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Lutheran conscience and military service

My son, Nick, is a baptized and confirmed Lutheran of good moral character. He does not smoke or drink and was a straight A student in both high school and college. He recently graduated from college as a computer programmer.
In early October, 2004, Nick bought an AK-47 machine gun. As I write, he is on a rifle range, hoping to improve his “kill score” in case he might want to join the Rangers Division of the Marines.
As a child, Nick enjoyed music, science and computers. He attended Sunday school regularly and sang in the church choir. He lists as one of the highlights of his youth a trip to Florida, with a group from Mount Olive Lutheran Church, to help tear down a building that had been a crack house and replace it with a Habitat for Humanity home. In his spare time, Nick volunteered as a companion to mentally and physically handicapped children.
How, then, did Nick suddenly become obsessed with becoming an efficient killing machine? The change was not a sudden one. When Nick was a high school sophomore, he began to receive military recruitment material from the Army and the National Guard. After he got top scores on his SAT tests, he received more literature from the Navy, the Air Force and the Marines, along with literature from about a hundred colleges and universities. As parents, my husband and I were pleased that our son was so sought after. Although we knew we could have our son’s name removed from the military recruiters’ mailing lists, we both felt strongly that all our children were well equipped to make good choices for themselves and that Nick must be allowed the freedom to make informed decisions.
Even after choosing the college he would attend, Nick continued to be barraged with mail from military recruiters. As high school graduation approached, Nick received CDs, videos and DVDs from recruiters, as well as free T-shirts. Recruiters began to call him at home. My husband became a little concerned. Even though the high school gave military recruiters the same recruitment status as colleges and universities, it rapidly became apparent that we were dealing with something different here. No college had been so openly aggressive in their recruitment methods, nor do they have as much money to spend on their efforts.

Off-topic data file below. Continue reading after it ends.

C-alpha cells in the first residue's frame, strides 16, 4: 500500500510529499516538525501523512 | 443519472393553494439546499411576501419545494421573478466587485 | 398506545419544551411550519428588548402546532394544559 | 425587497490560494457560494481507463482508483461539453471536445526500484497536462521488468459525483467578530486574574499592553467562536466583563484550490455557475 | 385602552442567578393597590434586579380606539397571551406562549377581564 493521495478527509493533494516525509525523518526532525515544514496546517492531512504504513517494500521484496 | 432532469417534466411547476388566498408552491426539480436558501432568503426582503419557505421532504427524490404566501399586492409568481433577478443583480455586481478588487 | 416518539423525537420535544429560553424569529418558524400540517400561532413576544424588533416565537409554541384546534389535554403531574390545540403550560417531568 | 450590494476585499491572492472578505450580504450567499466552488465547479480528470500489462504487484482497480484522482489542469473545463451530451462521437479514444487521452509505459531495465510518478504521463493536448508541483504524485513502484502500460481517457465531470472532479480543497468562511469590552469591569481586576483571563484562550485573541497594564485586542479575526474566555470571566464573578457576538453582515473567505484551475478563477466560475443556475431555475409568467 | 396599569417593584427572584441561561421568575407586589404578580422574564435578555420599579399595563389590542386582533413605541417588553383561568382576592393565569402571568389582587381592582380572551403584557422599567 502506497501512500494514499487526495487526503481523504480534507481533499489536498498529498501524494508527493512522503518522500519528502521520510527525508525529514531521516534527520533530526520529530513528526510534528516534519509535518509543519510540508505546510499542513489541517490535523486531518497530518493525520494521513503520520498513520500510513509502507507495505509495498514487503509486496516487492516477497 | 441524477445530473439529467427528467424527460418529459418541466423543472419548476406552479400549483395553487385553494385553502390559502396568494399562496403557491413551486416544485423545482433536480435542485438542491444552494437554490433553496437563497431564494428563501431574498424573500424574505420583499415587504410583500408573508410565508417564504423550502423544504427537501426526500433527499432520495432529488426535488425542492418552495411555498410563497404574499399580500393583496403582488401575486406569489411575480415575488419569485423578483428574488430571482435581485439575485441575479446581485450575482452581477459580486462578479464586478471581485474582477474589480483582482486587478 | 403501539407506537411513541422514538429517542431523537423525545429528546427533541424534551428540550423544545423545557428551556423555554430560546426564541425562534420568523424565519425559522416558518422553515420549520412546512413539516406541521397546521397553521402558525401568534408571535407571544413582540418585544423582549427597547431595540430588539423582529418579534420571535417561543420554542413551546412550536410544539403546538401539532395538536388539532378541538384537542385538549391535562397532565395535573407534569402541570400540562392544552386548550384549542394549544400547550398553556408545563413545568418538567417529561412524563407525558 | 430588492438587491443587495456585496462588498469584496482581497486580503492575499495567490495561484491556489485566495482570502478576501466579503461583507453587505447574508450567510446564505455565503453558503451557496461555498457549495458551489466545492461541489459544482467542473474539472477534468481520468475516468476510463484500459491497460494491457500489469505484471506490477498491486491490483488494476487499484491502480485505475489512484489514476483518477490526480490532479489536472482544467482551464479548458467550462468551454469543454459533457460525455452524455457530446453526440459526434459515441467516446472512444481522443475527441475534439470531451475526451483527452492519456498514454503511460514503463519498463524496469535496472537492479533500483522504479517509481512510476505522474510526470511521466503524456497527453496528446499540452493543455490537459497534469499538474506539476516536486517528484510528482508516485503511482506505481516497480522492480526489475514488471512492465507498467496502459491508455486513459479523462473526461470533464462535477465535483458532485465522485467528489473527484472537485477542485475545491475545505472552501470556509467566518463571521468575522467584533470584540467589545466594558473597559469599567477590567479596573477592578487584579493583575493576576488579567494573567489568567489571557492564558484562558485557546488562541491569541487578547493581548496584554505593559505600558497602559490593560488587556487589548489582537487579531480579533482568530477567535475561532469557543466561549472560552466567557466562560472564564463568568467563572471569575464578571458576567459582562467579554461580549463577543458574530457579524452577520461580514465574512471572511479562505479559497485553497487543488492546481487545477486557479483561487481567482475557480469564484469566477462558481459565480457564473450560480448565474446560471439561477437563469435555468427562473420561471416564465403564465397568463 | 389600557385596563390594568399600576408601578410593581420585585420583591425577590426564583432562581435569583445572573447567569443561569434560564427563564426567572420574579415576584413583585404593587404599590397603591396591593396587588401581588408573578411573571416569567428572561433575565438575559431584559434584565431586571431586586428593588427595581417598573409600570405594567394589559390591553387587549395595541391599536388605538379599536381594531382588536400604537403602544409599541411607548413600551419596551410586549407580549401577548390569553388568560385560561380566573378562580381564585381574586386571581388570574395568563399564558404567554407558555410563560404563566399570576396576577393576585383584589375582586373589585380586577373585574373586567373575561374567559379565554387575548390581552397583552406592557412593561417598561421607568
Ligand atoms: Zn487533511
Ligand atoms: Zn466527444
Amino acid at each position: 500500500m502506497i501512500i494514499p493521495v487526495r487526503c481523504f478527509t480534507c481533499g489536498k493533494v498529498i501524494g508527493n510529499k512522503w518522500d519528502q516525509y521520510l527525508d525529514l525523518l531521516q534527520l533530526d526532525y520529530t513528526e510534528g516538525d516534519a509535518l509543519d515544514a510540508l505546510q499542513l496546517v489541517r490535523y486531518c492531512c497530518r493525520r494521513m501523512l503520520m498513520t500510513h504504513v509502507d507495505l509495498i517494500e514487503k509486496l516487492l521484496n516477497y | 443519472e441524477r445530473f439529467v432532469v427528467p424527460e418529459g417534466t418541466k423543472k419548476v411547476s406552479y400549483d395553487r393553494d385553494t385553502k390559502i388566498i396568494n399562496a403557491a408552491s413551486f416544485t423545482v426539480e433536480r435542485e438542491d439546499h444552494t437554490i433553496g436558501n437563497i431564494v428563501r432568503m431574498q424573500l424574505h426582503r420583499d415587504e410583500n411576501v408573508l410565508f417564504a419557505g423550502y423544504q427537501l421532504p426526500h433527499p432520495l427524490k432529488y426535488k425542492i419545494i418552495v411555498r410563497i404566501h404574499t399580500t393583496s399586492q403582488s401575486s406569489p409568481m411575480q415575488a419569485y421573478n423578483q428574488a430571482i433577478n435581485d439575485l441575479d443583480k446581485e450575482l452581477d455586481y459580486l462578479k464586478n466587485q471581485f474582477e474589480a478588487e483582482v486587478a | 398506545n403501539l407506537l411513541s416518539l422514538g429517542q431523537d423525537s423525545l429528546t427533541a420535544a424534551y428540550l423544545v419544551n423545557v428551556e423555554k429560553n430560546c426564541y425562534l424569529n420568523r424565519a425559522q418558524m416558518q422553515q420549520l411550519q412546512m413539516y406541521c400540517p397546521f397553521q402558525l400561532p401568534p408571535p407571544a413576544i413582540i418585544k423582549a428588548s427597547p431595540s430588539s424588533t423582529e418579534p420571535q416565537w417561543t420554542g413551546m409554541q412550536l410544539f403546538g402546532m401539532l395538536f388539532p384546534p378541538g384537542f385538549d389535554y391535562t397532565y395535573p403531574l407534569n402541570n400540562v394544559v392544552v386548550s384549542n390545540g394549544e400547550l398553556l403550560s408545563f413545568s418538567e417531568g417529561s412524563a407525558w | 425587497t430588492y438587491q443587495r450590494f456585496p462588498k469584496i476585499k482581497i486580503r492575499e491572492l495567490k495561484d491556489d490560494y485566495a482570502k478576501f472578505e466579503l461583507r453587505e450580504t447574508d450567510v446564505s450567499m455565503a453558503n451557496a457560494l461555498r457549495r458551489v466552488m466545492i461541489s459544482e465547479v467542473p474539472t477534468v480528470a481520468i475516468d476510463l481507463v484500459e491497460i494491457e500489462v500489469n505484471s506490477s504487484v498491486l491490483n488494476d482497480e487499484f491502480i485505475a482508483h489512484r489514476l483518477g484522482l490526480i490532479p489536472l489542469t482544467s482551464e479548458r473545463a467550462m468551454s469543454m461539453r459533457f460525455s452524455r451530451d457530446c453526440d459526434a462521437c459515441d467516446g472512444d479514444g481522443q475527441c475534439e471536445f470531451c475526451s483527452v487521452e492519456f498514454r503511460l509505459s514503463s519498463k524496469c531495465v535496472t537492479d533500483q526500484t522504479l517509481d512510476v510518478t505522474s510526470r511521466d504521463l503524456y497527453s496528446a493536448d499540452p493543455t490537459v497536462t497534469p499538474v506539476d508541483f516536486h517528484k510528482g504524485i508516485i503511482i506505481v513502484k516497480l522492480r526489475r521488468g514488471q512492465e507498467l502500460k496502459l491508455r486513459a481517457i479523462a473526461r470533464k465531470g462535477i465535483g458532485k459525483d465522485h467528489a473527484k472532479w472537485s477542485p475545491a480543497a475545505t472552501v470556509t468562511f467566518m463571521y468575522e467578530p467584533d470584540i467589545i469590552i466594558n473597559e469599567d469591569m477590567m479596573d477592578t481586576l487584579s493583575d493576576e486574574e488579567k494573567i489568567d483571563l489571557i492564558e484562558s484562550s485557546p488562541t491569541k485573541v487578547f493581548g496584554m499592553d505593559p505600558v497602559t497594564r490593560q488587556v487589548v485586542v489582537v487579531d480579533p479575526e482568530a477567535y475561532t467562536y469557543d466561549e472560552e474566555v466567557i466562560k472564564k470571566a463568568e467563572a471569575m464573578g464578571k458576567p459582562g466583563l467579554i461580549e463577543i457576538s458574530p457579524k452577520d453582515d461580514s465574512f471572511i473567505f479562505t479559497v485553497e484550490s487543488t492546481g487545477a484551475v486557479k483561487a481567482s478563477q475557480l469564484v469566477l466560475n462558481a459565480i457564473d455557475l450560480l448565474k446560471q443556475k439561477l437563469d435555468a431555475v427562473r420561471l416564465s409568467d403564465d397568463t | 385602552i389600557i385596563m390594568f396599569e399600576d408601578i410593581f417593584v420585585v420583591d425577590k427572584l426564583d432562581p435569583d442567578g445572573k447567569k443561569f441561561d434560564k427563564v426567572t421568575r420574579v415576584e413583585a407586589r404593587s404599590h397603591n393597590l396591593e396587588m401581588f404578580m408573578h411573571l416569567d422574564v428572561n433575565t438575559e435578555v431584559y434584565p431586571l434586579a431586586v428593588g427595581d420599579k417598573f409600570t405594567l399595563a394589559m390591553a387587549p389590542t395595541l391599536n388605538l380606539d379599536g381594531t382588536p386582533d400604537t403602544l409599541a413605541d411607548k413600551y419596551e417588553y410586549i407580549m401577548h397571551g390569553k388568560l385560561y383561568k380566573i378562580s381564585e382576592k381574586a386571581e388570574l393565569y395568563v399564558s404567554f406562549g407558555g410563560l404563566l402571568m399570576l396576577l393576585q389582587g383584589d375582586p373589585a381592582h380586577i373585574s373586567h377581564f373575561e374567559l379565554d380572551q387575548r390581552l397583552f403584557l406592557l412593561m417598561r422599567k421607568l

The average young person who falls into the “most-desired” category for recruiters can expect to receive some 437 pieces of mail, each one giving little, if any, regard to an accurate depiction of what the young person could realistically expect to encounter upon joining the military. In fact, even though about 80% of the military’s new recruits are destined for combat duty, most of the literature sent to my son made little mention of the rigors of basic training, the responsibilities that a recruit faces, or the moral and ethical choices that must be made in combat. The literature was at best misleading, focusing mostly on the golden career and educational opportunities awaiting him.
My husband had enlisted the day after he graduated from high school. He spent three years in the Army, followed by nine years in the Wisconsin National Guard, but he did not recognize the military so rosily depicted in the recruitment brochures. We began to have serious talks with our son about the difference between making informed decisions and being misled by propaganda. It became obvious that choosing to enlist in the military would be a very different decision from choosing among colleges, even though both institutions had the same access to students. Faced with so much misleading literature, we began to wonder if our son had the skills necessary to make good decisions for his future.
Concerned over what we perceived to be the immorality in our nation’s shift to a national policy of pre-emptive military strike, we joined Every Church a Peace Church and the local chapter of Veterans for Peace. In both of these organizations, we found an increasing number of veterans and people of faith who are concerned over the growing militarization of our nation’s youth.
Our son Nick did choose to go to college, but now that he has a degree in computer programming, he has become even more attractive to military recruiters. So he bought a gun. I am not a pacifist, and I am proud of the role my family has played in defending this nation for three generations, but I am urging you to be aware of the problems facing Nick and other American youth.
A decision to join the military has long and lasting effects on a person’s education and career. More important, it affects one’s physical, emotional and spiritual well-being forever. As responsible people of faith, we must do all that we can to ensure that our nation’s youth receive an honest and accurate portrayal of the duties and challenges of warfare and a deeper understanding of the nonviolent, faithful alternatives available to them.
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Kim Doss-Smith is a member of Holy Trinity Lutheran Church, Minneapolis, Minnesota. She was instrumental in helping to organize “Refusing to Fight,” a training workshop for conscientious objector counseling. The sessions will be held at her church, Holy Trinity Lutheran, on February 12, 9 a.m.-4 p.m. For information, call 612/721-6908.